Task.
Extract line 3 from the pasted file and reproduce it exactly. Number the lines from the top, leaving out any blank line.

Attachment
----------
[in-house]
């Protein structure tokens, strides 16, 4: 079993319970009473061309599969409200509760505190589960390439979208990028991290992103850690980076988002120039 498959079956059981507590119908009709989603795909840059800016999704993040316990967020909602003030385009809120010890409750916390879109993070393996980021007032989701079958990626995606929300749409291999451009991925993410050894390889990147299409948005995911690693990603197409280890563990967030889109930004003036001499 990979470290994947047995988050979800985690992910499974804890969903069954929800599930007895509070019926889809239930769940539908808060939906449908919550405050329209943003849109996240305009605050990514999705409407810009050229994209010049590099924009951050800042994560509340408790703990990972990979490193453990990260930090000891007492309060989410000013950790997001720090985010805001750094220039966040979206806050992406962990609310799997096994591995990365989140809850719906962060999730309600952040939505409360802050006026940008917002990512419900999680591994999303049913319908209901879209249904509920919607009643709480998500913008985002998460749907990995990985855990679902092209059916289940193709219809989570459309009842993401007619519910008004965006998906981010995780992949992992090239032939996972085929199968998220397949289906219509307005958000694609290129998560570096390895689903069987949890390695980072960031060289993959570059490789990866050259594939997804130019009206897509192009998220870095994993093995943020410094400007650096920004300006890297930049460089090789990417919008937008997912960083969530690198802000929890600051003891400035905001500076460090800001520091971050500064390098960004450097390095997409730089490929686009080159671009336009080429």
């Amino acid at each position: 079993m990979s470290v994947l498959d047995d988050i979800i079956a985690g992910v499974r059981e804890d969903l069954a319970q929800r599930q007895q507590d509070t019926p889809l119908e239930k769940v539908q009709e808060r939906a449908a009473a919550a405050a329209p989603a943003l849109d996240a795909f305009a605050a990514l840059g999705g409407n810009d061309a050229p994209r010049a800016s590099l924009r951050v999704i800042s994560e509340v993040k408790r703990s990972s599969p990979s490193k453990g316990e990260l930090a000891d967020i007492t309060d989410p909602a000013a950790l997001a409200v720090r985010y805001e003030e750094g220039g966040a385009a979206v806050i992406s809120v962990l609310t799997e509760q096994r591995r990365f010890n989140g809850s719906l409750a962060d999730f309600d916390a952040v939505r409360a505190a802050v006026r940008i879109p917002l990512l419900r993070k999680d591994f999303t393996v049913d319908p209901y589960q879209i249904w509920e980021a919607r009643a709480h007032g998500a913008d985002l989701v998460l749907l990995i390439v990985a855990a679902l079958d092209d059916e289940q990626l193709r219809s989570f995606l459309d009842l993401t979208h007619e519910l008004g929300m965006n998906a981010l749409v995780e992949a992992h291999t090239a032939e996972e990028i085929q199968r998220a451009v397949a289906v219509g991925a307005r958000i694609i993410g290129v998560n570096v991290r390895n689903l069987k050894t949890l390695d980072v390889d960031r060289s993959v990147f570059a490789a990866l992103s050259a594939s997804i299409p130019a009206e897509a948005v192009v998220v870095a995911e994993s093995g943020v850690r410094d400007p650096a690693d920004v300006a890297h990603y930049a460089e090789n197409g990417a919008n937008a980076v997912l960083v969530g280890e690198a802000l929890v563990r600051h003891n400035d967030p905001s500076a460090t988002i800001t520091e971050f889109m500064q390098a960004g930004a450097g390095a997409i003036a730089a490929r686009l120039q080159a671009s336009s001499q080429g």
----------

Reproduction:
């Amino acid at each position: 079993m990979s470290v994947l498959d047995d988050i979800i079956a985690g992910v499974r059981e804890d969903l069954a319970q929800r599930q007895q507590d509070t019926p889809l119908e239930k769940v539908q009709e808060r939906a449908a009473a919550a405050a329209p989603a943003l849109d996240a795909f305009a605050a990514l840059g999705g409407n810009d061309a050229p994209r010049a800016s590099l924009r951050v999704i800042s994560e509340v993040k408790r703990s990972s599969p990979s490193k453990g316990e990260l930090a000891d967020i007492t309060d989410p909602a000013a950790l997001a409200v720090r985010y805001e003030e750094g220039g966040a385009a979206v806050i992406s809120v962990l609310t799997e509760q096994r591995r990365f010890n989140g809850s719906l409750a962060d999730f309600d916390a952040v939505r409360a505190a802050v006026r940008i879109p917002l990512l419900r993070k999680d591994f999303t393996v049913d319908p209901y589960q879209i249904w509920e980021a919607r009643a709480h007032g998500a913008d985002l989701v998460l749907l990995i390439v990985a855990a679902l079958d092209d059916e289940q990626l193709r219809s989570f995606l459309d009842l993401t979208h007619e519910l008004g929300m965006n998906a981010l749409v995780e992949a992992h291999t090239a032939e996972e990028i085929q199968r998220a451009v397949a289906v219509g991925a307005r958000i694609i993410g290129v998560n570096v991290r390895n689903l069987k050894t949890l390695d980072v390889d960031r060289s993959v990147f570059a490789a990866l992103s050259a594939s997804i299409p130019a009206e897509a948005v192009v998220v870095a995911e994993s093995g943020v850690r410094d400007p650096a690693d920004v300006a890297h990603y930049a460089e090789n197409g990417a919008n937008a980076v997912l960083v969530g280890e690198a802000l929890v563990r600051h003891n400035d967030p905001s500076a460090t988002i800001t520091e971050f889109m500064q390098a960004g930004a450097g390095a997409i003036a730089a490929r686009l120039q080159a671009s336009s001499q080429g």